For use with existing drawers, the Slyde Charging Drawer Insert houses devices in an underutilized area of storage pedestals and cabinets.

Slyde Ped


As more and more paper records stored inside hanging folders are being replaced by digital files, workstation pedestals have become less and less “file drawers.” Now, much of their function is for storage.

In addition to having space for filing, electronics, and personal items, the Slyde Ped also has charging receptacles, and docking stations—and even some room for a few remaining hanging folders.

Pricing and ordering information available from Slyde:

Photos via Slyde Charging Solutions

Awesome Small Business Offices From Around the U.S.A. Mon, 18 Jul 2016 11:38:50 +0000

Need inspiration or ideas for new office space? A great place on the web to see the latest in office design for companies, large and small, is the website Office Snapshots. Here are some designs they’ve curated recently from California to New York City; Austin to the Chicago suburbs. One thing they all have in common: lots of space for collaboration and plenty of Wow! factor.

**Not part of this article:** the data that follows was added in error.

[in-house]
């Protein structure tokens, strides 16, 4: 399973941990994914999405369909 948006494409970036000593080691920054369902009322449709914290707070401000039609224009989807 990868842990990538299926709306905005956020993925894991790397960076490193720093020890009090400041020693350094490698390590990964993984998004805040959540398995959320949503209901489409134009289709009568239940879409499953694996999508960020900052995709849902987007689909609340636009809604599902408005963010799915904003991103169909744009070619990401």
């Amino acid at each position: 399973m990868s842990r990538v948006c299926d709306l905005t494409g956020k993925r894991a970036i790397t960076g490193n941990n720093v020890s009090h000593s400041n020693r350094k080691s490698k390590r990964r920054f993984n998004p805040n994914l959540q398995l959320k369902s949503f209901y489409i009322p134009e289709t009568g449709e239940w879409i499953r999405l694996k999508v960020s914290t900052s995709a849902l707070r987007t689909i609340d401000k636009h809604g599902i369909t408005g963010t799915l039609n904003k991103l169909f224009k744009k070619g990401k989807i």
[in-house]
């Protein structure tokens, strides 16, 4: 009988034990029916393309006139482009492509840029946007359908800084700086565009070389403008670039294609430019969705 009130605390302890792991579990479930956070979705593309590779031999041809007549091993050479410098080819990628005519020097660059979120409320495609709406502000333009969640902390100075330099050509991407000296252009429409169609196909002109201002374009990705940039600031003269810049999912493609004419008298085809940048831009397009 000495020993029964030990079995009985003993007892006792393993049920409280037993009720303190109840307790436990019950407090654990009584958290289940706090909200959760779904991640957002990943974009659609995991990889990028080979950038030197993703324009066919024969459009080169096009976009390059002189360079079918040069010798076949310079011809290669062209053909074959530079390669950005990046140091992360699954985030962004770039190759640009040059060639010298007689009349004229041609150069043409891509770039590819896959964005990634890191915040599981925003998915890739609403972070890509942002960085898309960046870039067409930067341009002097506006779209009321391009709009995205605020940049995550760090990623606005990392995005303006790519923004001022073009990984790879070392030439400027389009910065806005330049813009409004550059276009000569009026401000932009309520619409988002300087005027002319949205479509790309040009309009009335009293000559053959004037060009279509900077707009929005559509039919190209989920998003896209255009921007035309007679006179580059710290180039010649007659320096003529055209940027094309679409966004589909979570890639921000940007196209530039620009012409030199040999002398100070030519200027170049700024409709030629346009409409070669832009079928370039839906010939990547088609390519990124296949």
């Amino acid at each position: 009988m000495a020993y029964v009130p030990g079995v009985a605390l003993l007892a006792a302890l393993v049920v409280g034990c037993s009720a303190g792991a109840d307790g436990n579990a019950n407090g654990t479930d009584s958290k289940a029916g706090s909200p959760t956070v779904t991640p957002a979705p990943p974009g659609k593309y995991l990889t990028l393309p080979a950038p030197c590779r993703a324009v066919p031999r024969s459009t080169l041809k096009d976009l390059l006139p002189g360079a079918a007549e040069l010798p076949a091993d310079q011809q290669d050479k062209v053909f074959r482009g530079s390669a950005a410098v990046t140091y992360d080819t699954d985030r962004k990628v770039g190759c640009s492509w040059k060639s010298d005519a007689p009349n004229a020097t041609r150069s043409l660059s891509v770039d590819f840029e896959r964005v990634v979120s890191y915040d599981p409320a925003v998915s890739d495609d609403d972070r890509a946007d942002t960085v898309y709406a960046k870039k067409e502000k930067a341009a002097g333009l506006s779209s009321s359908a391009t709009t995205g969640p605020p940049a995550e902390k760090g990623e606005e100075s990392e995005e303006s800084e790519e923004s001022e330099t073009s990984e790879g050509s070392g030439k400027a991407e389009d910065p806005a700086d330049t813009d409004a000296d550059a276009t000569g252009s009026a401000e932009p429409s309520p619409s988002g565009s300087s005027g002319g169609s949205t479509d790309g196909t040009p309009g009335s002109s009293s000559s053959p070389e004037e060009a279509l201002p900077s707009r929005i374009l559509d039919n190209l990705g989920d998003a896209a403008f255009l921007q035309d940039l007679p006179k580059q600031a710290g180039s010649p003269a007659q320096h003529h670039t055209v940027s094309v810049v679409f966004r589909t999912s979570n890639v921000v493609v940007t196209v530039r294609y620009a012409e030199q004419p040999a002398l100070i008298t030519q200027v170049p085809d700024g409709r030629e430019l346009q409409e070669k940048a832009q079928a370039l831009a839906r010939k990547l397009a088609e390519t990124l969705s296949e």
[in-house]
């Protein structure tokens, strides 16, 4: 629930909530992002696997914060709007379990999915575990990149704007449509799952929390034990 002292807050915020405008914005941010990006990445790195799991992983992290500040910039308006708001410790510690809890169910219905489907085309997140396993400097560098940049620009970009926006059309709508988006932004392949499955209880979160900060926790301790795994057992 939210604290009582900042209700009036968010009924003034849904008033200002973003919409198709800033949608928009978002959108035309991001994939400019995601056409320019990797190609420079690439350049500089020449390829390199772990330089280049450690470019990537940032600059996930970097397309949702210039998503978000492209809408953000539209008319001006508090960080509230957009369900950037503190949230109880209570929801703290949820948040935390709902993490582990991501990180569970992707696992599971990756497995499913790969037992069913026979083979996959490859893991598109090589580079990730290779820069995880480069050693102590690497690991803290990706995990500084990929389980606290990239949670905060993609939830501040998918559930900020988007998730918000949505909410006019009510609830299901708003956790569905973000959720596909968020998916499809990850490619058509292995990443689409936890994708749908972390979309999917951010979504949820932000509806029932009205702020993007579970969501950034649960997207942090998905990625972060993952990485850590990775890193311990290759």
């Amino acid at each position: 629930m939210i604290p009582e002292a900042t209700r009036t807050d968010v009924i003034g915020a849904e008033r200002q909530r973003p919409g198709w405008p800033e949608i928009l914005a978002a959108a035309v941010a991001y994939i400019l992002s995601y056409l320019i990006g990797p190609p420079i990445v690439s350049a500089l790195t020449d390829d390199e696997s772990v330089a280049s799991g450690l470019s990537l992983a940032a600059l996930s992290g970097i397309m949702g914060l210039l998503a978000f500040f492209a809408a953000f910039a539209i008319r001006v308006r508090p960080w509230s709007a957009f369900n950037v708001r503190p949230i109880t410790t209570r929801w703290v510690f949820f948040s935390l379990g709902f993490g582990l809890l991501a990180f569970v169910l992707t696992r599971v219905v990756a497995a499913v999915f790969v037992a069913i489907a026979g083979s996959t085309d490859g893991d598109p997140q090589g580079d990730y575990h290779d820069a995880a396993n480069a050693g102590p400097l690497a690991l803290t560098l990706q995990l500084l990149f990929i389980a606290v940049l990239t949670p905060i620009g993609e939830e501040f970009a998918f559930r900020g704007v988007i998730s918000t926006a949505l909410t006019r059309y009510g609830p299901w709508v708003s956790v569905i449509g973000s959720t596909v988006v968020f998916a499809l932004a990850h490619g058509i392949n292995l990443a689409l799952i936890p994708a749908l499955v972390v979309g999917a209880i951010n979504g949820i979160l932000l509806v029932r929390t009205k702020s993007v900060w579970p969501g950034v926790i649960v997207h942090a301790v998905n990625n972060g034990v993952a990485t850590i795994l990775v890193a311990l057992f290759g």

Favor | Austin, Texas

New HQ Photos

New HQ Photos

New HQ Photos

Favor is an on-demand delivery service with headquarters in Austin. Its new headquarters has a 12,000-square-foot office space fore its 120 Austin employees. The new offices were designed by Favor’s creative team, who wanted employees to feel as if they were working “inside” the Favor brand. The new office also features a rooftop deck with views of the Austin Capitol and UT Stadium.

Web |
Design | In-house
via | Office Snapshots

Charles Vincent George Architects | Napierville, Ill.



The completely open office plan encourages collaboration between designers, while the designed millwork and ceiling panels (‘butterflies’) still give each of the four sections of the office a sense of place. Collaboration between designers and clients is encouraged with an open and flexible Materials Library. Clients are able to select finishes off the sliding shelves while architects and designers can post drawings and sketches to the rolling steel doors, using magnets.